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Dresden retirement home recreates communist E. Germany to help dementia patients

Dresden retirement home recreates communist E. Germany to help dementia patients
A retirement home in Dresden has gone to extreme lengths to help jog the memories of those with dementia, decorating the facility so it resembles the decor of communist East Germany.

Alexa Seniors’ Residence has decorated several rooms with 1970s wallpaper and furniture reminiscent of what would have been found in the former German Democratic Republic (GDR).

But it doesn’t end with furnishings. Residents can even purchase everyday products from the era in an on-site shop. A photo of Erich Honecker, the general secretary of the East Germany communist party, hangs inside the store.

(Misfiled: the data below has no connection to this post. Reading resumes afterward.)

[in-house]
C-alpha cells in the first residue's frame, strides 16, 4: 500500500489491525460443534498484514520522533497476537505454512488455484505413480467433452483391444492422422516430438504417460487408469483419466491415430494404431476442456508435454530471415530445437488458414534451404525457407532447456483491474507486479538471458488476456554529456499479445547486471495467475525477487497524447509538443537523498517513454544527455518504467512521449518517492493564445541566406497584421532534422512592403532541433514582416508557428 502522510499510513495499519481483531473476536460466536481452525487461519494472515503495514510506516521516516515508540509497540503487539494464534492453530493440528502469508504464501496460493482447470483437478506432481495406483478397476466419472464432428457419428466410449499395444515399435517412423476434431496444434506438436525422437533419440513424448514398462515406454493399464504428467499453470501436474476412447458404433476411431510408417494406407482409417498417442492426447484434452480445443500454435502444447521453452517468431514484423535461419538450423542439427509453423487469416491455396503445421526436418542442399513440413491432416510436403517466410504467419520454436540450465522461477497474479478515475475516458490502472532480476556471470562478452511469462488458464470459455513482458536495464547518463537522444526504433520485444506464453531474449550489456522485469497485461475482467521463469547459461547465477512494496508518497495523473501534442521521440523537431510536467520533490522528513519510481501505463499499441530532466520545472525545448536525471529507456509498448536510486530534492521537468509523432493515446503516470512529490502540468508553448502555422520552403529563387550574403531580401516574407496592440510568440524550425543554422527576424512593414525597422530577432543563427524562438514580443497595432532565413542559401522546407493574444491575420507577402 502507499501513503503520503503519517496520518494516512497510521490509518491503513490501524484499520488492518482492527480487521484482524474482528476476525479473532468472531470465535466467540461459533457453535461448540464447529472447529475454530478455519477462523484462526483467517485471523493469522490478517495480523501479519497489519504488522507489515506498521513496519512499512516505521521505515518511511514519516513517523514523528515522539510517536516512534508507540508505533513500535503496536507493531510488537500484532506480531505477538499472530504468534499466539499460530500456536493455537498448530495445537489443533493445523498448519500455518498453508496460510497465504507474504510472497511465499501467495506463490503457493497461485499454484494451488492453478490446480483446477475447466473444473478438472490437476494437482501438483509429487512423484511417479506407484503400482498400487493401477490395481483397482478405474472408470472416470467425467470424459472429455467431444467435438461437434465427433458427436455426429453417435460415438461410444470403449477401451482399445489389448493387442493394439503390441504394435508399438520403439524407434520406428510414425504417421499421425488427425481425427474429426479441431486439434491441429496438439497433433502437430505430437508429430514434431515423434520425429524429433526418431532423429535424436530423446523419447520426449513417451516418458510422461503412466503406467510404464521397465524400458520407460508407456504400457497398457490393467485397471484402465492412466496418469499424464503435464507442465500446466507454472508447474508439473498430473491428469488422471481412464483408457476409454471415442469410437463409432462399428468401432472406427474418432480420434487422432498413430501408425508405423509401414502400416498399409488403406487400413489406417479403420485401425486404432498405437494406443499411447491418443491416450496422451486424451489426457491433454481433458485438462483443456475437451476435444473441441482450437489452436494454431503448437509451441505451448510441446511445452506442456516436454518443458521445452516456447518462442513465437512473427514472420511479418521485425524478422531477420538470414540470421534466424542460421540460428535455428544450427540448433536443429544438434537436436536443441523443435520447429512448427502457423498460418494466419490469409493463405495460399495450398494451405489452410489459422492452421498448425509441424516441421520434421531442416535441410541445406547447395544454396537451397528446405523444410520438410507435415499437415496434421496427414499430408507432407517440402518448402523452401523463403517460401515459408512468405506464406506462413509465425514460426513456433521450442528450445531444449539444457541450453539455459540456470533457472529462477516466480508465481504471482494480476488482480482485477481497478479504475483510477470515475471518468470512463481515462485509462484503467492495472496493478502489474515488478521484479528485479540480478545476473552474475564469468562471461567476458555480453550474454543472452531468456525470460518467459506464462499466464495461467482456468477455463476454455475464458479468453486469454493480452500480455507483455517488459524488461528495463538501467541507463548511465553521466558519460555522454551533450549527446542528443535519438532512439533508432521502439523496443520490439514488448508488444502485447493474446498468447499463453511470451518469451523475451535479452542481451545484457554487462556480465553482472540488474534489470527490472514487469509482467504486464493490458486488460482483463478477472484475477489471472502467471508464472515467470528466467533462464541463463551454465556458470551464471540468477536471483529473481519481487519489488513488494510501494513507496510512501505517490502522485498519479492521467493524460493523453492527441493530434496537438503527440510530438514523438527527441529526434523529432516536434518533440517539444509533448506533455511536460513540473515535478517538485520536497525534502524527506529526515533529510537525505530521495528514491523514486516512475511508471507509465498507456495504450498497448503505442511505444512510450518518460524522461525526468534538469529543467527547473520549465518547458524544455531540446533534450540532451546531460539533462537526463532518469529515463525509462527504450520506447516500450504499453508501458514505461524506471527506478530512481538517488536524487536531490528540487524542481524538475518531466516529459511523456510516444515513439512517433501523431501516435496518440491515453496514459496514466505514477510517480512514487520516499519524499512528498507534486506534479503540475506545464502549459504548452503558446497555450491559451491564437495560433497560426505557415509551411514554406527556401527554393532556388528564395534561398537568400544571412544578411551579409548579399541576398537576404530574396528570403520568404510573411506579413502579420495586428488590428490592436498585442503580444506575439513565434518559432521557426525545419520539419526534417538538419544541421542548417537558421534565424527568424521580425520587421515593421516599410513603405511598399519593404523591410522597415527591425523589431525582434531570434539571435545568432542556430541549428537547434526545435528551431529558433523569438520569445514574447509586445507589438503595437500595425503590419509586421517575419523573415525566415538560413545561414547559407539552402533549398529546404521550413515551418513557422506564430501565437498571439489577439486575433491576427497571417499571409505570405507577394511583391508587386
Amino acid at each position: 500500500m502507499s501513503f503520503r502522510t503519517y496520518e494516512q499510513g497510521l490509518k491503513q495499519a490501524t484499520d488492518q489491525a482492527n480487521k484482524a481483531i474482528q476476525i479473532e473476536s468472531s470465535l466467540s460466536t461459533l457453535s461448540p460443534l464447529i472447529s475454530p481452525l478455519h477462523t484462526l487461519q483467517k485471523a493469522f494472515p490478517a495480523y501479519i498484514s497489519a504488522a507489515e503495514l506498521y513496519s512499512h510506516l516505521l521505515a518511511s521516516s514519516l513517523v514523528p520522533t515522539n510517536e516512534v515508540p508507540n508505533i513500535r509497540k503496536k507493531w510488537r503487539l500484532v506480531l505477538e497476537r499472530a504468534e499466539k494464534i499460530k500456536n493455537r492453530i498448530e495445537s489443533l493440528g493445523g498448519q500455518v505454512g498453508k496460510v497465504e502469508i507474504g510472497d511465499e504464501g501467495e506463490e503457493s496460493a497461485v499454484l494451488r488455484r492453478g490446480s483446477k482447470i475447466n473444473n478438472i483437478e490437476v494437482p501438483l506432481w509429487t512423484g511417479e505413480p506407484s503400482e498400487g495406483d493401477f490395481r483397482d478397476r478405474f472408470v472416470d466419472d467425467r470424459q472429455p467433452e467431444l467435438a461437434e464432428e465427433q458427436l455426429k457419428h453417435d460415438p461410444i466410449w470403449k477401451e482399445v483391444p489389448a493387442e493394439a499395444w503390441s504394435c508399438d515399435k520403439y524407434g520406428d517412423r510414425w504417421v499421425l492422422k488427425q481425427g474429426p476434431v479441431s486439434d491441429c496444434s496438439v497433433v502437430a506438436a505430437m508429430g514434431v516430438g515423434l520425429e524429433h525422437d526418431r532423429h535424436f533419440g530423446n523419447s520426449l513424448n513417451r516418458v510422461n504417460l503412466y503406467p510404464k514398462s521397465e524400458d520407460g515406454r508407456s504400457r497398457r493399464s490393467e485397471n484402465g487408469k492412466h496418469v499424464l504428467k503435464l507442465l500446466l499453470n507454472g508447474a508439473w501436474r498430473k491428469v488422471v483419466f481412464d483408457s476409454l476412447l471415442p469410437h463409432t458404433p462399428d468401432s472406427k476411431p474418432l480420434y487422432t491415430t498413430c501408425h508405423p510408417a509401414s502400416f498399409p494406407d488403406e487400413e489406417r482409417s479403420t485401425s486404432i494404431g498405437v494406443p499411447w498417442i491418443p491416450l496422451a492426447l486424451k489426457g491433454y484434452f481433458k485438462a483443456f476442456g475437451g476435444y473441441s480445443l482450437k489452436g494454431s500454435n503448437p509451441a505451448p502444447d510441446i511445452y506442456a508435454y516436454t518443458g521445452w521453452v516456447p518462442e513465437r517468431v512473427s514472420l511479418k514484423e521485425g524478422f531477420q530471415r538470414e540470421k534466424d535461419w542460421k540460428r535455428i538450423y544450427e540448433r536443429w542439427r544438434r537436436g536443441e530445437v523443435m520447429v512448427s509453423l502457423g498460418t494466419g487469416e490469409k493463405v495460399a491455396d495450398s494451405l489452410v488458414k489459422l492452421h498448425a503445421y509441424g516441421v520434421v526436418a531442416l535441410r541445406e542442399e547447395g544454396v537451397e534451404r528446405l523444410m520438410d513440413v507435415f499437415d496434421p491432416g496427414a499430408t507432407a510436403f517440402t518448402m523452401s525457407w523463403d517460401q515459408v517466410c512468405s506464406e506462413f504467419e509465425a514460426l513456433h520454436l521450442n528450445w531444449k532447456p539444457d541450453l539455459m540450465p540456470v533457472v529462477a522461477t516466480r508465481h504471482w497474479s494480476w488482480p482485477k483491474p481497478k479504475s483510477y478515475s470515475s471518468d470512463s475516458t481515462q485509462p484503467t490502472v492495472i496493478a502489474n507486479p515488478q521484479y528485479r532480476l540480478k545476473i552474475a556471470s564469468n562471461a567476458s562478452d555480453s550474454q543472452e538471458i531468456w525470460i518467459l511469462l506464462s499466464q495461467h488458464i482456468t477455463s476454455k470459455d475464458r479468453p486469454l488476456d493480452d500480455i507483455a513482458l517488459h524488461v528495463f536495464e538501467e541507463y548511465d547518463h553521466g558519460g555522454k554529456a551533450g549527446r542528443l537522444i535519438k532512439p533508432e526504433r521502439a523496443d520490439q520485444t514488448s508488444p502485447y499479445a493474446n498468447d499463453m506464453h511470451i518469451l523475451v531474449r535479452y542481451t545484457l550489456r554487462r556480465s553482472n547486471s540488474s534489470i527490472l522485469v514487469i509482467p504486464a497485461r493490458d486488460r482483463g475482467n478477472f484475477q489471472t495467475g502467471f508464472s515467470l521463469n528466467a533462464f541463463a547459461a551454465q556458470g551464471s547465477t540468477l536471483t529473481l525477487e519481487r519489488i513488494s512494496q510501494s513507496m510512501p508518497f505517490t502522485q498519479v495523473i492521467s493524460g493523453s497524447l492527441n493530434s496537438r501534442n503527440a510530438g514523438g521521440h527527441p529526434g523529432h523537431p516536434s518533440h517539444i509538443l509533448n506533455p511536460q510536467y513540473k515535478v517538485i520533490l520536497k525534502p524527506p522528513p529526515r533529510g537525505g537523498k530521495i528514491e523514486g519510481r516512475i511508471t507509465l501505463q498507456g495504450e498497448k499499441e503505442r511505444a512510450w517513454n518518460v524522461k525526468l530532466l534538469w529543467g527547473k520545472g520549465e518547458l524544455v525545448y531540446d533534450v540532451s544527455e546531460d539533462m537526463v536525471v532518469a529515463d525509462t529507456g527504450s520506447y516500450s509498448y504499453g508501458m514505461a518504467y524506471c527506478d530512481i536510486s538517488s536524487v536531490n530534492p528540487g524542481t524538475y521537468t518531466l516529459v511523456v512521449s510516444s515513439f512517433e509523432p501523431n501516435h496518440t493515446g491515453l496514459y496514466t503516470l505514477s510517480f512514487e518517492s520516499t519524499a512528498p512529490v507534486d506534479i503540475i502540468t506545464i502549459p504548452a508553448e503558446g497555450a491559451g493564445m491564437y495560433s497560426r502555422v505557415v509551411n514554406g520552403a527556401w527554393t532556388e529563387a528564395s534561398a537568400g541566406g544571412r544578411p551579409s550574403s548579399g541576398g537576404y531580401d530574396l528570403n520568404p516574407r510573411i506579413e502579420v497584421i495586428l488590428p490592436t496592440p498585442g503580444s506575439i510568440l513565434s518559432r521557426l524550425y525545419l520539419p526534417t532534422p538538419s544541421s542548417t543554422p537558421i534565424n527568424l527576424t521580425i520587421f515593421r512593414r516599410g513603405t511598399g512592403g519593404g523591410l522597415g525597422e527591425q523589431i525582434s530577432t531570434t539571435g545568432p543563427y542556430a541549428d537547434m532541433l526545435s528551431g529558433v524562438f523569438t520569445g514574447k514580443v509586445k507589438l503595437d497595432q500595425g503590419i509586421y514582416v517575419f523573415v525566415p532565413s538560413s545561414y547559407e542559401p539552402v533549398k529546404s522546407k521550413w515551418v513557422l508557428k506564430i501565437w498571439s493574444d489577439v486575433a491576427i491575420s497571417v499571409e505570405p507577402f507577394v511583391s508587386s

The retro features did not come about easily. The retirement home’s management team committed themselves to scouring flea markets and eBay for communist-era knick-knacks.

Among the treasures they found and purchased were portable cassette players, outdated cookers, and a giant bread-slicer.

The goal of the retro theme is to help residents with dementia recover some of their memory and identity, remembering a time when their minds were sharper and their bodies were younger.

Gunter Wolfram, the home’s director, told Bild newspaper that the idea came about by accident.

“We wanted to set up a projector room to show old films, and we got hold of a GD-era scooter as a prop,” he said, as quoted by The Telegraph.

When the residents saw the scooter, many with dementia seemed to recall the workings of it, how to fill it with petrol, and remembered their first rides.

READ MORE: Coffee-loving women less likely to suffer from dementia later in life – study

That’s when Wolfram and his staff set out to bring more retro pieces into the lives of residents.

The results have been remarkable, according to Alicia Schöppe, an occupational therapist at the home.

“Many of them have started eating independently again, they go to the toilet on their own, even some who were bed-ridden have got up,” she told Bild.

It has been a win-win for everyone involved – not just the residents.

“Since we’ve had the memory rooms, our registrations have gone up,” Wolfram said.